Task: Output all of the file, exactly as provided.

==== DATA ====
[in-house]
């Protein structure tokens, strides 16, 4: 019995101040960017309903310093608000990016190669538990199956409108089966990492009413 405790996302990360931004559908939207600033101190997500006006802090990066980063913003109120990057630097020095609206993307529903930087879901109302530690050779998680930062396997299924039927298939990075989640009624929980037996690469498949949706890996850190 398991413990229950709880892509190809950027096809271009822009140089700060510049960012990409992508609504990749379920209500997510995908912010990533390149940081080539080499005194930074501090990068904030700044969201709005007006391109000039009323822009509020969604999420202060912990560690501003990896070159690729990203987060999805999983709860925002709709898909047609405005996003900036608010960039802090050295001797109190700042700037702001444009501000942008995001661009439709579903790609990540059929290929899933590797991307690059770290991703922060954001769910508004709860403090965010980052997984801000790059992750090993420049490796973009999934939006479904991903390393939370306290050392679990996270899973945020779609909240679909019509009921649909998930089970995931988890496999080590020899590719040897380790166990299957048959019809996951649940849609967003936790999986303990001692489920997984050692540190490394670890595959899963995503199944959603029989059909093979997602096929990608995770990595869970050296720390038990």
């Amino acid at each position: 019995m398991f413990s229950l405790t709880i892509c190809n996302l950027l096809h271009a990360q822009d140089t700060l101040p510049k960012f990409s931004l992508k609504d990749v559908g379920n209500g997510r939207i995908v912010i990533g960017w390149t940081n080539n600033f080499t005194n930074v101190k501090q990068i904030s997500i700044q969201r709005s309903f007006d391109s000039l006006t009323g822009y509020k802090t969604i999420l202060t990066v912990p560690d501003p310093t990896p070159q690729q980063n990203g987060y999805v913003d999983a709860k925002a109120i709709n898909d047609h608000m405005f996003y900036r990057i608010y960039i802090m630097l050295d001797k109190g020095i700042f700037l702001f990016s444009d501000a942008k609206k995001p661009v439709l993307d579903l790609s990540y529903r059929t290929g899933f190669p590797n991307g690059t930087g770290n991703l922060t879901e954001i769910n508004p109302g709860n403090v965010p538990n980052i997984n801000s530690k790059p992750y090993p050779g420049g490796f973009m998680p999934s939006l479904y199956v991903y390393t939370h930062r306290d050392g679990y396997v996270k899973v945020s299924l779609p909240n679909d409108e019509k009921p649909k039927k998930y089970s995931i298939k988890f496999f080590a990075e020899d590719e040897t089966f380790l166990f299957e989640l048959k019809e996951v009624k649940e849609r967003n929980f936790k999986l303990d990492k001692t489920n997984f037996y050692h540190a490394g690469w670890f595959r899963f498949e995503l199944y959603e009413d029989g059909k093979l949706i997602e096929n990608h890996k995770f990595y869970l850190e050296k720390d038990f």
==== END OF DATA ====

[in-house]
């Protein structure tokens, strides 16, 4: 019995101040960017309903310093608000990016190669538990199956409108089966990492009413 405790996302990360931004559908939207600033101190997500006006802090990066980063913003109120990057630097020095609206993307529903930087879901109302530690050779998680930062396997299924039927298939990075989640009624929980037996690469498949949706890996850190 398991413990229950709880892509190809950027096809271009822009140089700060510049960012990409992508609504990749379920209500997510995908912010990533390149940081080539080499005194930074501090990068904030700044969201709005007006391109000039009323822009509020969604999420202060912990560690501003990896070159690729990203987060999805999983709860925002709709898909047609405005996003900036608010960039802090050295001797109190700042700037702001444009501000942008995001661009439709579903790609990540059929290929899933590797991307690059770290991703922060954001769910508004709860403090965010980052997984801000790059992750090993420049490796973009999934939006479904991903390393939370306290050392679990996270899973945020779609909240679909019509009921649909998930089970995931988890496999080590020899590719040897380790166990299957048959019809996951649940849609967003936790999986303990001692489920997984050692540190490394670890595959899963995503199944959603029989059909093979997602096929990608995770990595869970050296720390038990």
């Amino acid at each position: 019995m398991f413990s229950l405790t709880i892509c190809n996302l950027l096809h271009a990360q822009d140089t700060l101040p510049k960012f990409s931004l992508k609504d990749v559908g379920n209500g997510r939207i995908v912010i990533g960017w390149t940081n080539n600033f080499t005194n930074v101190k501090q990068i904030s997500i700044q969201r709005s309903f007006d391109s000039l006006t009323g822009y509020k802090t969604i999420l202060t990066v912990p560690d501003p310093t990896p070159q690729q980063n990203g987060y999805v913003d999983a709860k925002a109120i709709n898909d047609h608000m405005f996003y900036r990057i608010y960039i802090m630097l050295d001797k109190g020095i700042f700037l702001f990016s444009d501000a942008k609206k995001p661009v439709l993307d579903l790609s990540y529903r059929t290929g899933f190669p590797n991307g690059t930087g770290n991703l922060t879901e954001i769910n508004p109302g709860n403090v965010p538990n980052i997984n801000s530690k790059p992750y090993p050779g420049g490796f973009m998680p999934s939006l479904y199956v991903y390393t939370h930062r306290d050392g679990y396997v996270k899973v945020s299924l779609p909240n679909d409108e019509k009921p649909k039927k998930y089970s995931i298939k988890f496999f080590a990075e020899d590719e040897t089966f380790l166990f299957e989640l048959k019809e996951v009624k649940e849609r967003n929980f936790k999986l303990d990492k001692t489920n997984f037996y050692h540190a490394g690469w670890f595959r899963f498949e995503l199944y959603e009413d029989g059909k093979l949706i997602e096929n990608h890996k995770f990595y869970l850190e050296k720390d038990f």